(Bloomberg) -- China’s economy grew around 5.2% in 2023, surpassing the government’s official growth target for the year without relying on “massive stimulus,” Chinese Premier Li Qiang said in Davos, Switzerland.
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“Last year in 2023, the Chinese economy rebounded and moved upward with an estimated growth of around 5.2%, higher than the ‘around 5%’ target set at the beginning of last year,” Li said on Tuesday in his first appearance as China’s No. 2 official at the annual World Economic Forum.
“In promoting economic development, we did not resort to massive stimulus,” Li added. “We did not seek short-term growth while accumulating long-term risk.”
Li — who was the highest-ranked official the nation has sent to Davos since President Xi Jinping attended in 2017 — underscored the efforts China has taken to inspire confidence in its economy and government. His comments came a day before the country is set to report its official 2023 GDP growth figure.
“It is unusual for senior officials to front-run an announcement in such specific terms, and presumably stems from Li’s desire to set a confident tone for the global audience at Davos,” Michael Hirson, China economist at 22V Research wrote in a note.
The NASDAQ Golden Dragon China Index, a gauge tracking Chinese companies listed in the US, fell 3.8% overnight to the lowest level since November 2022. Chinese electric vehicle maker Nio Inc. and Internet giant Baidu Inc. were among the biggest losers.
Yields on China’s 10-year government bonds were steady at 2.53%, approaching a two-decade low due to bets on more easing by Beijing. The onshore yuan fell 0.2% against the dollar to the weakest level since mid-November as US yields rose. The offshore yuan was unchanged early Wednesday Beijing time.
Li continued his charm offensive at a luncheon hosted by World Economic Forum founder Klaus Schwab, along with heads of 14 multinational companies, including JPMorgan Chase & Co., Walmart Inc., Intel Corporation, BASF SE, Volkswagen AG and Siemens AG, according to a statement from the Chinese foreign ministry.
“Investing in China will bring huge returns and a better future,” Li told chief executives of the firms that he described as “participants, witnesses, and beneficiaries of China’s reform and opening up.” China “stands ready to seriously look into and solve the difficulties and problems encountered by foreign enterprises” operating in the country, he added.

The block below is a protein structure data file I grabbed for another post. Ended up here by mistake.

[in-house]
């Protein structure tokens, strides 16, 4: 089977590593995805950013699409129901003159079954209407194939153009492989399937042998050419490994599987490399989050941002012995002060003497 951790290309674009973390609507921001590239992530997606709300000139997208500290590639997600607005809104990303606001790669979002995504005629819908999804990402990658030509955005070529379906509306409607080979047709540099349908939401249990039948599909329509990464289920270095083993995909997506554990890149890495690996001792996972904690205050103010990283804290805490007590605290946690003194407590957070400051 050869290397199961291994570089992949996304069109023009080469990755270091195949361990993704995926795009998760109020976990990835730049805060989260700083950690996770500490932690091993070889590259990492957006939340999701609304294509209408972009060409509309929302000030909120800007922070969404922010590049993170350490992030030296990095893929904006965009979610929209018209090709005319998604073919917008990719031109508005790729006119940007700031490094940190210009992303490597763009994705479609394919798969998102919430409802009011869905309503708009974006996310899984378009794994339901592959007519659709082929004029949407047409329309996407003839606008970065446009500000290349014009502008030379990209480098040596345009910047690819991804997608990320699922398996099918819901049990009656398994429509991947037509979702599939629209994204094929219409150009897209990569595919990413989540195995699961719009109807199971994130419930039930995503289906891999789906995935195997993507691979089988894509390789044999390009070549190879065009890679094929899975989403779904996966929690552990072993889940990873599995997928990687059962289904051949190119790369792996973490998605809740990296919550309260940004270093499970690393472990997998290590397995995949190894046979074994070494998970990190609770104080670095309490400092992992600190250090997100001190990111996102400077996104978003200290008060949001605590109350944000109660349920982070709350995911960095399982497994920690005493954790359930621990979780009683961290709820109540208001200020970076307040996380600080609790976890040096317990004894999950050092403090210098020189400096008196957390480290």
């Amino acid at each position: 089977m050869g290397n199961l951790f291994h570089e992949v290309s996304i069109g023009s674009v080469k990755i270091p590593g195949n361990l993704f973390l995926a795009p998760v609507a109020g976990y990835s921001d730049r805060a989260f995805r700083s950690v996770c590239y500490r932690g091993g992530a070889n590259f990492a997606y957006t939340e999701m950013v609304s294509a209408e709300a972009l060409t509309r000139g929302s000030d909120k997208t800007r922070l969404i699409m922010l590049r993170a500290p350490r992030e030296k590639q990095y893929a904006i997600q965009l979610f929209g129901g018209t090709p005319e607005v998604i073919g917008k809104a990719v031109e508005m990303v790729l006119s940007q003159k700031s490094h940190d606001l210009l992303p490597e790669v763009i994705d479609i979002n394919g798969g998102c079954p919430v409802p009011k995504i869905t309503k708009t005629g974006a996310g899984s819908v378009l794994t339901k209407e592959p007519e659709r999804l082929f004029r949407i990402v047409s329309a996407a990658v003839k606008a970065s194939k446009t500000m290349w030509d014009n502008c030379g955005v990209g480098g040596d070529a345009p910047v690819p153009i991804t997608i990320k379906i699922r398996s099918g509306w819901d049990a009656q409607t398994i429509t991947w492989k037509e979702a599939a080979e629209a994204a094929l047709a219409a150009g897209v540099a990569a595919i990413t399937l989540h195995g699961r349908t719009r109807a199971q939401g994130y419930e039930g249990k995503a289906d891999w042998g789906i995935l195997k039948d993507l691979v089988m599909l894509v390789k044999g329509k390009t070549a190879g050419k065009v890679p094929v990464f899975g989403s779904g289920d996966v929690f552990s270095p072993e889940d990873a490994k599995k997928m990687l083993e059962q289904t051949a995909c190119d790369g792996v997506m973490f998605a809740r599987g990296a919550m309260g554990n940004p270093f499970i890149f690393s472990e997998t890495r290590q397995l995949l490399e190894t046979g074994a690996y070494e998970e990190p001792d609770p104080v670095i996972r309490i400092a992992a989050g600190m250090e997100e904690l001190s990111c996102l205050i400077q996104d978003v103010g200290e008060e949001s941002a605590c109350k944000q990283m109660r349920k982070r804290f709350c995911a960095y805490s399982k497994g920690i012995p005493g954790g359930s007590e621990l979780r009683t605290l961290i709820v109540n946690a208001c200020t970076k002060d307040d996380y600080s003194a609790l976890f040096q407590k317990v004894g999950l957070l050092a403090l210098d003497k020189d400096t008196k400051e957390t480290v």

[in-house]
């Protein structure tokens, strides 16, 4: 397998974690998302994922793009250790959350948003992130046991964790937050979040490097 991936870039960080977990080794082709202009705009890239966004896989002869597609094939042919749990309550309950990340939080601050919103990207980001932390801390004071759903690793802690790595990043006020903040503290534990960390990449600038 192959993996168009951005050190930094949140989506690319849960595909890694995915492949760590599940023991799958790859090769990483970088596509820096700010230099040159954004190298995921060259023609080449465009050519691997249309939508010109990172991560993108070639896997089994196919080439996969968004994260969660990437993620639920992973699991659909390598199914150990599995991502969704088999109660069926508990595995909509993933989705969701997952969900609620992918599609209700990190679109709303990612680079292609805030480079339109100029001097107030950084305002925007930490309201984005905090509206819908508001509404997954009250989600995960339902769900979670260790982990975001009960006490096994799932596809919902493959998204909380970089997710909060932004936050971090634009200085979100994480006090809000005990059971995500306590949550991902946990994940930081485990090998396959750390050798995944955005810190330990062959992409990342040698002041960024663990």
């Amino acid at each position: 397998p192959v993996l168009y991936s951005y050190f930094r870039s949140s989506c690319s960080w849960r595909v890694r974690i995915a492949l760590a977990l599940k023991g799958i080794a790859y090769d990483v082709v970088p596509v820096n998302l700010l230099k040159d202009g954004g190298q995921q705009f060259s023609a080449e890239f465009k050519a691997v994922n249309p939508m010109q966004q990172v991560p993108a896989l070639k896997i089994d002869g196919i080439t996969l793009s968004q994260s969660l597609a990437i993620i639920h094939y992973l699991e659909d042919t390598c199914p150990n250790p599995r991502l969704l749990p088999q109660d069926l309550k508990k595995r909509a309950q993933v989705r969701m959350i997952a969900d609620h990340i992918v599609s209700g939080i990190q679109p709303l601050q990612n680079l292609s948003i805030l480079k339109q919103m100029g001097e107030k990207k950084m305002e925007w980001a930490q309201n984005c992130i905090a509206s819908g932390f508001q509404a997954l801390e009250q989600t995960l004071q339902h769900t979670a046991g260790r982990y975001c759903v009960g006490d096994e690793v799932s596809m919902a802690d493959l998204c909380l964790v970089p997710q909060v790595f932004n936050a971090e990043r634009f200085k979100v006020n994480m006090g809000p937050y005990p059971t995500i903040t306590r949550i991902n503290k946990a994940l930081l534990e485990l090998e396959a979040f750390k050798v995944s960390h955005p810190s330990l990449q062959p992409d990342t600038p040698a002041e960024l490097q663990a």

China’s 2023 growth goal was deemed conservative by many economists at the time of its announcement. But persistent deflationary pressures and the prolonged property slump proved major challenges through 2023. While Li said the country did not use “massive stimulus” to hit the target, authorities did roll out some support in the form of interest rate cuts and fiscal aid.
The focus is now on how Beijing will keep that momentum going this year as it grapples with an erosion of confidence. The country is considering 1 trillion yuan ($139 billion) of new debt issuance under a so-called special sovereign bond plan this year to shore up the economy, according to people familiar with the matter.
Adding to the concerns, official data showed foreign investment in the third quarter of last year turned negative for the first time since 1998. That likely reflected less willingness by firms to re-invest profits in China, a trend partly due to the higher return abroad given the yield gap with the US.
Li reiterated a pledge to improve the environment for foreign firms in China. That includes shortening the “negative list” for foreign investment, removing restrictions on access in the manufacturing sector, and ensuring fairer treatment of foreign companies.
“With regard to concerns of some multinationals on issues such as cross border data flow and participation in government procurement, we are working on the formulation of relevant policies,” Li said.
Xi’s also hit that theme in the past: In a November speech to business executives in the US, the Chinese leader signaled that improving the business environment was a priority.
A meeting during that trip with President Joe Biden has served to stabilize ties with the US after a year of friction, though that is being tested by the election in Taiwan of a new leader who is likely to press for closer ties with Washington, frustrating Beijing.
Xi has been trying to balance a desire to revive an economy hampered by a slide in the property sector, while also strengthening national security amid lingering military and trade tensions with the US. Foreign executives have been especially spooked by probes of consultancy firms, the expansion a vague anti-spy law and moves restricting access to data.
--With assistance from Jasmine Ng, Jacob Gu, Tom Hancock, Charlotte Yang and Iris Ouyang.
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